First up is Necromancer Brewing, the work of Ex Libris Fibers, run by Greenfield artist Rita Johnson, and former Upstage fixture, DJ EZ Lou.

“The Alternate Histories Studio opened last year with a big street event celebrating the release of East End Brewing’s Greenfield beer, but then with the holidays I got busy and wasn’t able to do as many community events as I wanted,” says Alternate Histories artist Matthew Buchholz. “My goal has always been to invite people down to the space to see some local art, get some food and drink, and hang out with friends and neighbors while listening to music. What more could you want?”

All the monthly events are family-friendly, and well-behaved dogs on leashes are also welcome. In addition to being a working studio, there’s a retail space where you can purchase Alternate Histories cards, prints, T-shirts and books. Need a vintage image of Godzilla menacing one of Pittsburgh’s bridges, or a giant monster version of Andrew Carnegie on a rampage? Alt Histories has you covered. The event runs from 3 to 7 p.m.

A Taste of the American Century

August Wilson African American Cultural Center

980 Liberty Ave., Downtown

The August Wilson African American Cultural Center in Downtown Pittsburgh houses galleries, a theater and several event spaces, with rates for commercial renters, nonprofit organizations and community groups. Photo courtesy of the Pittsburgh Cultural Trust.

On April 26, the August Wilson African American Cultural Center is hosting an “experiential dinner” with food and dessert items mentioned throughout the playwright’s “American Century Cycle” of plays.

The menu starts with a happy (half) hour featuring gumbo (“Ma Rainey’s Black Bottom”), and shrimp and grits (featured in several Wilson plays). The buffet dinner will include, among other dishes, fried pork chops (“The Piano Lesson”) and red beans and rice with sausage (“Seven Guitars” and “Two Trains Running”). Sides will include cornbread and garlic mashed potatoes. Dessert options include bread pudding and King Cake.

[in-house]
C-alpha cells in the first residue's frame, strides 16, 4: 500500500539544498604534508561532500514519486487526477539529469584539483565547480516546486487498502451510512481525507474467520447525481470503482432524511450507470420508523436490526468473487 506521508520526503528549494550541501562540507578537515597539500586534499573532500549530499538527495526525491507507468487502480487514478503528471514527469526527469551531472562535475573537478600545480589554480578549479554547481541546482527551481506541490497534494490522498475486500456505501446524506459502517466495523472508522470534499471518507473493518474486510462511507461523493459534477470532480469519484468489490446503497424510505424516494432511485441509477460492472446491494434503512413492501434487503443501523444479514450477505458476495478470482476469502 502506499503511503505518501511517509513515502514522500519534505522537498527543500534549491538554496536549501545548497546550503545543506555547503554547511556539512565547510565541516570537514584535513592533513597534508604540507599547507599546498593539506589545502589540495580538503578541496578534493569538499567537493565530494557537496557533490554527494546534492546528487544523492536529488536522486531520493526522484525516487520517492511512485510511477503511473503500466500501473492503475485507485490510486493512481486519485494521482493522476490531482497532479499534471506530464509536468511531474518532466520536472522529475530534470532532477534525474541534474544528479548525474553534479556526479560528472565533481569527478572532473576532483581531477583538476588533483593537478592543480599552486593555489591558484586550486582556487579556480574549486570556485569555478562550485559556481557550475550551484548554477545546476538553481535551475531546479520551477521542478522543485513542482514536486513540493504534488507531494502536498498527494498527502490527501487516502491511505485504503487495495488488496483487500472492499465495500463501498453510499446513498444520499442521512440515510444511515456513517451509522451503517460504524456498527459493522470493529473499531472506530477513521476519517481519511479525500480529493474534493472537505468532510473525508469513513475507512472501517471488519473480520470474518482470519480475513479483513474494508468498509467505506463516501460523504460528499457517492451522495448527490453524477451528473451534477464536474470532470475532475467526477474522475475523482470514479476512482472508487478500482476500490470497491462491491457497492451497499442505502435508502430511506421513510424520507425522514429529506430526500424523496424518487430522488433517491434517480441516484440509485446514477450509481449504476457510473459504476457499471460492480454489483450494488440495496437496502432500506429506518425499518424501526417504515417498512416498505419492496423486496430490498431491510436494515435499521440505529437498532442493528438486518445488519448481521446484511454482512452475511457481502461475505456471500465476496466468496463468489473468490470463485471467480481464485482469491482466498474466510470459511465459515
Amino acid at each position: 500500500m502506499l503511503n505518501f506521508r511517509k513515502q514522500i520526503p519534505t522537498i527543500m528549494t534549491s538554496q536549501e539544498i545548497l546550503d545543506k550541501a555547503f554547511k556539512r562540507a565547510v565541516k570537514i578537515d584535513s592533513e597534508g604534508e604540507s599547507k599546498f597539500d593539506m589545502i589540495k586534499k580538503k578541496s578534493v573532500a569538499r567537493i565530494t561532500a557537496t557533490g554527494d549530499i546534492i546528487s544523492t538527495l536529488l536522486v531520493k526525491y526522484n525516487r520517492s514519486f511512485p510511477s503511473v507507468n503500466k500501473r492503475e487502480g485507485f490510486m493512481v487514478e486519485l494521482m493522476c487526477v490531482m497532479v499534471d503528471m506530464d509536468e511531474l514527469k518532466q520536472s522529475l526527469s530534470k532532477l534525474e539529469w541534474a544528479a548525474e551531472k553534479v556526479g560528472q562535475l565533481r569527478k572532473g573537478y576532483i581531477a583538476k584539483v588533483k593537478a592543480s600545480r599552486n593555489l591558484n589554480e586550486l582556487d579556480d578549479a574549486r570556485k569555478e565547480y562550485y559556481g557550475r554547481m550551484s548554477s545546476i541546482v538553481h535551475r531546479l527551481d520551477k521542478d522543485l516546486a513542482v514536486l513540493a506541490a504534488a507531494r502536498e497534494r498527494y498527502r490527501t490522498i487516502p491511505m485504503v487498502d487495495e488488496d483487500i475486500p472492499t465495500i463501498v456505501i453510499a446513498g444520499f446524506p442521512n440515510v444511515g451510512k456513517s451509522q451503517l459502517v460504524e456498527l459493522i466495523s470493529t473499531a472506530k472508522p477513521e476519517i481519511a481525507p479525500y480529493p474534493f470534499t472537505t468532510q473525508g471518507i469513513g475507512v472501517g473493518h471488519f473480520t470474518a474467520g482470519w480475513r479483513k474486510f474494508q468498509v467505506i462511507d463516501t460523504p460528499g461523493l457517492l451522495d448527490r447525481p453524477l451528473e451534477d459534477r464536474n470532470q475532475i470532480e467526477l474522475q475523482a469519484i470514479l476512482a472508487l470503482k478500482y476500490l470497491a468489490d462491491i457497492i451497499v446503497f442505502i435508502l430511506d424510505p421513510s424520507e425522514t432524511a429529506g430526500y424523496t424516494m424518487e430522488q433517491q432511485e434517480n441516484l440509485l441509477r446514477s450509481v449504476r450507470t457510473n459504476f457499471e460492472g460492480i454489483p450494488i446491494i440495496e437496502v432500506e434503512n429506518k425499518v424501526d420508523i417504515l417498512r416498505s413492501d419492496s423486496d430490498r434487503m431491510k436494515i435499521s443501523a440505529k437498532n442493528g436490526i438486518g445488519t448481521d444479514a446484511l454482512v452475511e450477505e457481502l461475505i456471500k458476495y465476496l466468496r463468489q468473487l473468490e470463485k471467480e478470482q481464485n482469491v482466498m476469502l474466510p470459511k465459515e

There will also be a demonstration by chef Mike Barnes of Roux Orleans, who will share his special take on the American Century Cycle recipes. The dinner begins at 5:30 p.m. Get tickets here.


Whisper Nest, the beloved Millvale dive bar with a chill, 1970s lounge aesthetic, closed on April 1. There was hope that someone might step in to keep it running, but alas, it doesn’t look like that came to be.

Coming soon

220 North Shore Drive, North Shore

The future site of an “eatertainment” development on the North Shore. Photo courtesy of the Pittsburgh Pirates.

I was previously unfamiliar with the term “eatertainment concept,” but the good news is that there’s one coming to the North Shore. It involves dining and entertainment and will occupy the first floor of a new six-story, mixed-use building and plaza located near PNC Park.

HiLife Hospitality is the lead design architect on the project, and partner Herky Pollock calls it a “once-in-a-lifetime opportunity in a once-in-a-lifetime location.”

More details will come later this year and the site is slated to open in time for the Pirates’ 2025 season.

Kim Lyons is an award-winning writer and editor always on the lookout for a great story. Her experience includes writing about business, politics, and local news, and she has a huge crush on Pittsburgh.